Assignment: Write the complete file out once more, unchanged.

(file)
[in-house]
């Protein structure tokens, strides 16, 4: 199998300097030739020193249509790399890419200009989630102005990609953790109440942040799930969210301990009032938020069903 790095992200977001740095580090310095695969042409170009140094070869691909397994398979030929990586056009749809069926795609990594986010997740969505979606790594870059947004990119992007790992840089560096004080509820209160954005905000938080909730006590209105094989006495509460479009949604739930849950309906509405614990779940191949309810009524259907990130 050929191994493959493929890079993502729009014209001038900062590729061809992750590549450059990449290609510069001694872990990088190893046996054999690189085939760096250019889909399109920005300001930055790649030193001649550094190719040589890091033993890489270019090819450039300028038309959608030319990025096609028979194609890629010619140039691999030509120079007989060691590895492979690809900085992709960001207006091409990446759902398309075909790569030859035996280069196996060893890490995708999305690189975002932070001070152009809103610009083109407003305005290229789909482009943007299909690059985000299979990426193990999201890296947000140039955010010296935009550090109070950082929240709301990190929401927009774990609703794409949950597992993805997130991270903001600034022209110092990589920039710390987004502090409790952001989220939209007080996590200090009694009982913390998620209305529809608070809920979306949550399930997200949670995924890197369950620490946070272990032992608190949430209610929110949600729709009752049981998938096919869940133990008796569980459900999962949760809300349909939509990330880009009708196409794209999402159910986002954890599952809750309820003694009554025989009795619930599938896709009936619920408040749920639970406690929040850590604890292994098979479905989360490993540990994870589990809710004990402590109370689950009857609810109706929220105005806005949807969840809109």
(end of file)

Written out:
[in-house]
């Protein structure tokens, strides 16, 4: 199998300097030739020193249509790399890419200009989630102005990609953790109440942040799930969210301990009032938020069903 790095992200977001740095580090310095695969042409170009140094070869691909397994398979030929990586056009749809069926795609990594986010997740969505979606790594870059947004990119992007790992840089560096004080509820209160954005905000938080909730006590209105094989006495509460479009949604739930849950309906509405614990779940191949309810009524259907990130 050929191994493959493929890079993502729009014209001038900062590729061809992750590549450059990449290609510069001694872990990088190893046996054999690189085939760096250019889909399109920005300001930055790649030193001649550094190719040589890091033993890489270019090819450039300028038309959608030319990025096609028979194609890629010619140039691999030509120079007989060691590895492979690809900085992709960001207006091409990446759902398309075909790569030859035996280069196996060893890490995708999305690189975002932070001070152009809103610009083109407003305005290229789909482009943007299909690059985000299979990426193990999201890296947000140039955010010296935009550090109070950082929240709301990190929401927009774990609703794409949950597992993805997130991270903001600034022209110092990589920039710390987004502090409790952001989220939209007080996590200090009694009982913390998620209305529809608070809920979306949550399930997200949670995924890197369950620490946070272990032992608190949430209610929110949600729709009752049981998938096919869940133990008796569980459900999962949760809300349909939509990330880009009708196409794209999402159910986002954890599952809750309820003694009554025989009795619930599938896709009936619920408040749920639970406690929040850590604890292994098979479905989360490993540990994870589990809710004990402590109370689950009857609810109706929220105005806005949807969840809109």